Present address: University of Southern California, Department of Marine Environmental Biology, Los Angeles, CA 90089, USA.
On the relationship between methane production and oxidation by anaerobic methanotrophic communities from cold seeps of the Gulf of Mexico
Article first published online: 23 JAN 2008
© 2008 The Authors
Volume 10, Issue 5, pages 1108–1117, May 2008
How to Cite
Orcutt, B., Samarkin, V., Boetius, A. and Joye, S. (2008), On the relationship between methane production and oxidation by anaerobic methanotrophic communities from cold seeps of the Gulf of Mexico. Environmental Microbiology, 10: 1108–1117. doi: 10.1111/j.1462-2920.2007.01526.x
- Issue published online: 23 JAN 2008
- Article first published online: 23 JAN 2008
- Received 5 July, 2007; accepted 8 November, 2007.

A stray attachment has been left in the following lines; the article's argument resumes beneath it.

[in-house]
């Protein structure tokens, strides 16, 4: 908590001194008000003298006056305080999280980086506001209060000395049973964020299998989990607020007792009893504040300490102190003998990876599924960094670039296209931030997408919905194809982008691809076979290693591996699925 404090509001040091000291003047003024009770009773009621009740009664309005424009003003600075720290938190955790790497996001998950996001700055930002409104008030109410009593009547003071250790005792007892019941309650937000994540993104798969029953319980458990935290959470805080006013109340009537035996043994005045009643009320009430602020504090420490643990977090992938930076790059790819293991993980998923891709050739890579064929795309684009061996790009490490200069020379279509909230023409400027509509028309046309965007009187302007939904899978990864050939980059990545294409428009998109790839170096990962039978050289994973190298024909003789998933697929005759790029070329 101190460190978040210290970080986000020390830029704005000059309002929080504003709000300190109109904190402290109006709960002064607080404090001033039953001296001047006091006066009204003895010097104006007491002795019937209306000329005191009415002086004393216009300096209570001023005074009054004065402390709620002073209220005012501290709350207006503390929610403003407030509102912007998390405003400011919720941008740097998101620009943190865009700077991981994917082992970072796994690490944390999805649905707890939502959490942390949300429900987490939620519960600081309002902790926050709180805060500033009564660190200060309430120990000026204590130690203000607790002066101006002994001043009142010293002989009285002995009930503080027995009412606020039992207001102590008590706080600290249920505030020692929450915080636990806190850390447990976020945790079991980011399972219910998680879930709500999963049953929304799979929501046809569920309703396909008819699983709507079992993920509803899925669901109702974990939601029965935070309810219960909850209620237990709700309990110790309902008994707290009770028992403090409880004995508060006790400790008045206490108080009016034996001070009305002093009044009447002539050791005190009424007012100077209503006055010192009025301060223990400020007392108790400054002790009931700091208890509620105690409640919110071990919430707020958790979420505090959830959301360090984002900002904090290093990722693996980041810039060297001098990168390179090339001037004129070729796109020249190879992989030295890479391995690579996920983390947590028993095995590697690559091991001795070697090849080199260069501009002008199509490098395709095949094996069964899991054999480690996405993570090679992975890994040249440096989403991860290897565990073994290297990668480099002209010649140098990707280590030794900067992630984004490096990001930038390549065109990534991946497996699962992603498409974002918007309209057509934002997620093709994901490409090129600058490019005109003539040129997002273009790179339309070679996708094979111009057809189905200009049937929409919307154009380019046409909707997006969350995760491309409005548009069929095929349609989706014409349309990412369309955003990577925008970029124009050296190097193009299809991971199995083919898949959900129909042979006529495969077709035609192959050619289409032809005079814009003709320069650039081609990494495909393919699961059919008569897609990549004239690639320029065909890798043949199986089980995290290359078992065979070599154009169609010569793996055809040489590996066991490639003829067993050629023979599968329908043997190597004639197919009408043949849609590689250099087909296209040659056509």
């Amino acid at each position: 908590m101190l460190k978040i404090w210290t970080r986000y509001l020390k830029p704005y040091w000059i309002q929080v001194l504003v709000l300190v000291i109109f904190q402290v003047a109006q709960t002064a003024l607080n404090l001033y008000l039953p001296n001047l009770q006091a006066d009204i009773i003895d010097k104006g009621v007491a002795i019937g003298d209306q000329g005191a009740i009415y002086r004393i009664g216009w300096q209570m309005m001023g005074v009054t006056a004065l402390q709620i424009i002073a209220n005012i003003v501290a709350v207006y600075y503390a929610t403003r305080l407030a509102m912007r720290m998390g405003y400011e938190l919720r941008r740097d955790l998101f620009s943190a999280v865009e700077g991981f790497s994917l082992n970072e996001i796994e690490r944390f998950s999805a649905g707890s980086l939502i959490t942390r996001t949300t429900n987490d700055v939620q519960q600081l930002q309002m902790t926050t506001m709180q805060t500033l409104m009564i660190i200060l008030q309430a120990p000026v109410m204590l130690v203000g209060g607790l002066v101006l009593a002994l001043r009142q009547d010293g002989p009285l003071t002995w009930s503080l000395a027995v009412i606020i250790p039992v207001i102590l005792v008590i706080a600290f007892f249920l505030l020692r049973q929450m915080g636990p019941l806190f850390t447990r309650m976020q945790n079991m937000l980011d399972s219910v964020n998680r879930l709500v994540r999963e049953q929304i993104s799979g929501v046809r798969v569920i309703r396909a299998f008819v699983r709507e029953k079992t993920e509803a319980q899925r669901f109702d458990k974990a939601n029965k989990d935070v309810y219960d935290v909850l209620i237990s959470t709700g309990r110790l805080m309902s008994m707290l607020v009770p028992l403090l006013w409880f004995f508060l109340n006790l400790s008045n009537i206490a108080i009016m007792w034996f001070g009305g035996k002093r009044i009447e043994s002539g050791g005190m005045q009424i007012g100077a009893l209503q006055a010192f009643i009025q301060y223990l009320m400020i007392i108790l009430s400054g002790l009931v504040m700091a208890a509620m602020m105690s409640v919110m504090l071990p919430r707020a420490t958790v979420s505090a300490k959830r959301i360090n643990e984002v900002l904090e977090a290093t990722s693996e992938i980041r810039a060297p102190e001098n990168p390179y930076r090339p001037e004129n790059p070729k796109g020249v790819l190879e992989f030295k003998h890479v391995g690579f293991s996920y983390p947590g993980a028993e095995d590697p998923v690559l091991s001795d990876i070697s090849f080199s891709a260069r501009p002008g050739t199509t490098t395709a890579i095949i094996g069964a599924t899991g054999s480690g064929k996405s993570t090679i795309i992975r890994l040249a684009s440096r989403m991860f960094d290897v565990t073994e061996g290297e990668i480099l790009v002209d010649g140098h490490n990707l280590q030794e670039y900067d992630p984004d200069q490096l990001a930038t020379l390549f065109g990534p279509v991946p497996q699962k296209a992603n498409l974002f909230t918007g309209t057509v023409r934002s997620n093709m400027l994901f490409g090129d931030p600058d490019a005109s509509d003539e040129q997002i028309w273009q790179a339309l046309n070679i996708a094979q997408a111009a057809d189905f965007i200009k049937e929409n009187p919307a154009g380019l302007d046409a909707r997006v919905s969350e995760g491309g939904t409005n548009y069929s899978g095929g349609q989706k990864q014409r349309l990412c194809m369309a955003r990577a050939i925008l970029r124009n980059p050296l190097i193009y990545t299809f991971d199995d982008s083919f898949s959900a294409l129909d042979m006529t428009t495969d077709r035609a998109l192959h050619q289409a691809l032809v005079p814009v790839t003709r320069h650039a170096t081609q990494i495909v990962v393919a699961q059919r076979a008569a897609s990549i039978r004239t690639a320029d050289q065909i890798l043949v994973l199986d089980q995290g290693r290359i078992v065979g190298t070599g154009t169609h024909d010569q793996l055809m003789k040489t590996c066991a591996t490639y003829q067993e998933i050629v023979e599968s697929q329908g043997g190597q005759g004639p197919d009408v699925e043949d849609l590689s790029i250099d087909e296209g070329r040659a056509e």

The anaerobic oxidation of methane (AOM) in the marine subsurface is a significant sink for methane in the environment, yet our understanding of its regulation and dynamics is still incomplete. Relatively few groups of microorganisms consume methane in subsurface environments – namely the anaerobic methanotrophic archaea (ANME clades 1, 2 and 3), which are phylogenetically related to methanogenic archaea. Anaerobic oxidation of methane presumably proceeds via a ‘reversed’ methanogenic pathway. The ANME are generally associated with sulfate-reducing bacteria (SRB) and sulfate is the only documented final electron acceptor for AOM in marine sediments. Our comparative study explored the coupling of AOM with sulfate reduction (SR) and methane generation (MOG) in microbial communities from Gulf of Mexico cold seep sediments that were naturally enriched with methane and other hydrocarbons. These sediments harbour a variety of ANME clades and SRB. Following enrichment under an atmosphere of methane, AOM fuelled 50–100% of SR, even in sediment slurries containing petroleum-associated hydrocarbons and organic matter. In the presence of methane and sulfate, the investigated microbial communities produce methane at a small fraction (∼10%) of the AOM rate. Anaerobic oxidation of methane, MOG and SR rates decreased significantly with decreasing concentration of methane, and in the presence of the SR inhibitor molybdate, but reacted differently to the MOG inhibitor 2-bromoethanesulfonate (BES). The addition of acetate, a possible breakdown product of petroleum in situ and a potential intermediate in AOM/SR syntrophy, did not suppress AOM activity; rather acetate stimulated microbial activity in oily sediment slurries.